Terry, J. M., Jackson, S. C., Evangelou, E. and Smith, R. L., 2010. Expressive and receptive language effects of African American English on a sentence imitation task. Topics in Language Disorders, 30 (2), pp. 119-134.
This study tests the extent to which giving credit for African American English (AAE) responses on a General American English sentence imitation test mitigates dialect effects. Forty-eight AAE-speaking second graders completed the Recalling Sentences subtest of the Clinical Evaluation of Language Fundamentals-Third Edition (1995). A Bayesian Markov Chain Monte Carlo method was used to determine the relationship between the students' scores and the presence of third person singular -s, a feature largely absent from AAE morphosyntax, in the subtest sentences. Even when given credit for AAE responses, the estimated effect of third person singular -s was significant, high relative to those of negation and counterfactual conditional if + ed, and correlated with an independent measure of the students' rootedness in AAE syntax. It is argued that these results reveal a receptive language effect not addressed by crediting dialect productions.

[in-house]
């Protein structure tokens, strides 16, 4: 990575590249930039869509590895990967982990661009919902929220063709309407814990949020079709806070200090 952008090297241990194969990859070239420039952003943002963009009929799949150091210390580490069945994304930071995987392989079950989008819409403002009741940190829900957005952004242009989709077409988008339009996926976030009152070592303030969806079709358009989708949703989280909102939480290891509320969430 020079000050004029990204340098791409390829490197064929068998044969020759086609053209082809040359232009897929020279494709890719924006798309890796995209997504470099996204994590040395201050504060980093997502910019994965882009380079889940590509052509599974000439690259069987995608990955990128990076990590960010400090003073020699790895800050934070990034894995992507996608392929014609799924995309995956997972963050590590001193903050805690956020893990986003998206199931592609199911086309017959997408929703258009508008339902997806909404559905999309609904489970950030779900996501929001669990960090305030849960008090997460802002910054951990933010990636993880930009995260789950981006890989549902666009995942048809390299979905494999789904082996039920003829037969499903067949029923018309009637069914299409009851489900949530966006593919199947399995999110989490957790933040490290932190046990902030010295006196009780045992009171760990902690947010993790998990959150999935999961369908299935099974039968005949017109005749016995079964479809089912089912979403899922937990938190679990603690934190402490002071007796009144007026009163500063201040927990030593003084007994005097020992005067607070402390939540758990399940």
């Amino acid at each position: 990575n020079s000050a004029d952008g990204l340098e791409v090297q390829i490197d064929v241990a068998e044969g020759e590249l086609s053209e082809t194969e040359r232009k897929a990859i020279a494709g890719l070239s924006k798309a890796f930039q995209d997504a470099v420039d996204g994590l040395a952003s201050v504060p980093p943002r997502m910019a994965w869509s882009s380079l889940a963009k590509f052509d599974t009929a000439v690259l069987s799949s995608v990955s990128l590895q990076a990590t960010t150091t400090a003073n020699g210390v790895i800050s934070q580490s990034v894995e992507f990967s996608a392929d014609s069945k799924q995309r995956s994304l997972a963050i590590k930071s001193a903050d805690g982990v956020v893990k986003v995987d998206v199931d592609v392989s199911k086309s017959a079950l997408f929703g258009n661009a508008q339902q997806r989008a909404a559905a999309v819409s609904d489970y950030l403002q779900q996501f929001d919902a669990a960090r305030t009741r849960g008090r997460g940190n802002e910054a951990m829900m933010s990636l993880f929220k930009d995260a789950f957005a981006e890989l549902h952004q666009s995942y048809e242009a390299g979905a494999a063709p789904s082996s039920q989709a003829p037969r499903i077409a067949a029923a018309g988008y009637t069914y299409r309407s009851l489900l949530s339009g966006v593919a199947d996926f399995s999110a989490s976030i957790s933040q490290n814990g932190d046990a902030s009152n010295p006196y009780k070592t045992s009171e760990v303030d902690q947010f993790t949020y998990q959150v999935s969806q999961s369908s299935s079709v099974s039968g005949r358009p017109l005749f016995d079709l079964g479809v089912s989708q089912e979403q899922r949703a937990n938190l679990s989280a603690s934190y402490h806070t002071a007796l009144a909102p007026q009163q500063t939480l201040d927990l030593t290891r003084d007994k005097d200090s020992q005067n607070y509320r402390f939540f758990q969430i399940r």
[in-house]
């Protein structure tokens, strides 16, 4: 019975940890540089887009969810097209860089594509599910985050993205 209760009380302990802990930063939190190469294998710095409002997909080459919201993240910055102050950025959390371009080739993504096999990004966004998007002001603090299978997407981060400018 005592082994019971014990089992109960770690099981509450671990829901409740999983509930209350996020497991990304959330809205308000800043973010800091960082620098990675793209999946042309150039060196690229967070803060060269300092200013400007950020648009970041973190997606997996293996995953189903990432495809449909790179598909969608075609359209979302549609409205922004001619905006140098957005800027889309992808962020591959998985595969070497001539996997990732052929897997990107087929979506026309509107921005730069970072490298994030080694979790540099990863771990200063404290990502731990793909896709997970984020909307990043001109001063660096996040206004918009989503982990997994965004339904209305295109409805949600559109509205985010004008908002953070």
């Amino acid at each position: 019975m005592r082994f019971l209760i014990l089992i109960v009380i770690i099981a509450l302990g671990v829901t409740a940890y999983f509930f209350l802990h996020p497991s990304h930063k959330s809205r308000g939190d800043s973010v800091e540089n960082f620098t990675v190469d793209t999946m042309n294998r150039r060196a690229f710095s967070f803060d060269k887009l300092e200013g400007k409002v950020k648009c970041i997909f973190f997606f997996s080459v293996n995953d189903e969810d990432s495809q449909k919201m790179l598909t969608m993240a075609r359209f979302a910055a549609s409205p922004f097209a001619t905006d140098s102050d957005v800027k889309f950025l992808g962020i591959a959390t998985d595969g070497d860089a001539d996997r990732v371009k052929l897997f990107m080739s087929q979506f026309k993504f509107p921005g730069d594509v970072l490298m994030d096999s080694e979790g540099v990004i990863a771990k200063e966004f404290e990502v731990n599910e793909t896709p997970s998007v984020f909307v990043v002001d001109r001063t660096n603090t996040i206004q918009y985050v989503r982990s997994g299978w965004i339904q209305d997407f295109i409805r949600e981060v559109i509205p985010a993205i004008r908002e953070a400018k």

|Item Type ||Articles|
|Creators||Terry, J. M., Jackson, S. C., Evangelou, E. and Smith, R. L.|
|Uncontrolled Keywords||sentence imitation,dialect,morphosyntax,assessment,african american english|
|Departments||Faculty of Science > Mathematical Sciences|
|Publisher Statement||TLD_Paper.pdf: This is a non-final version of an article published in final form in Terry, J. M., Jackson, S. C. , Evangelou, E., & Smith, R. L. (2010). Expressive and receptive language effects of African American English on a sentence imitation task. Topics in Language Disorders, 30(2), 119-134.|
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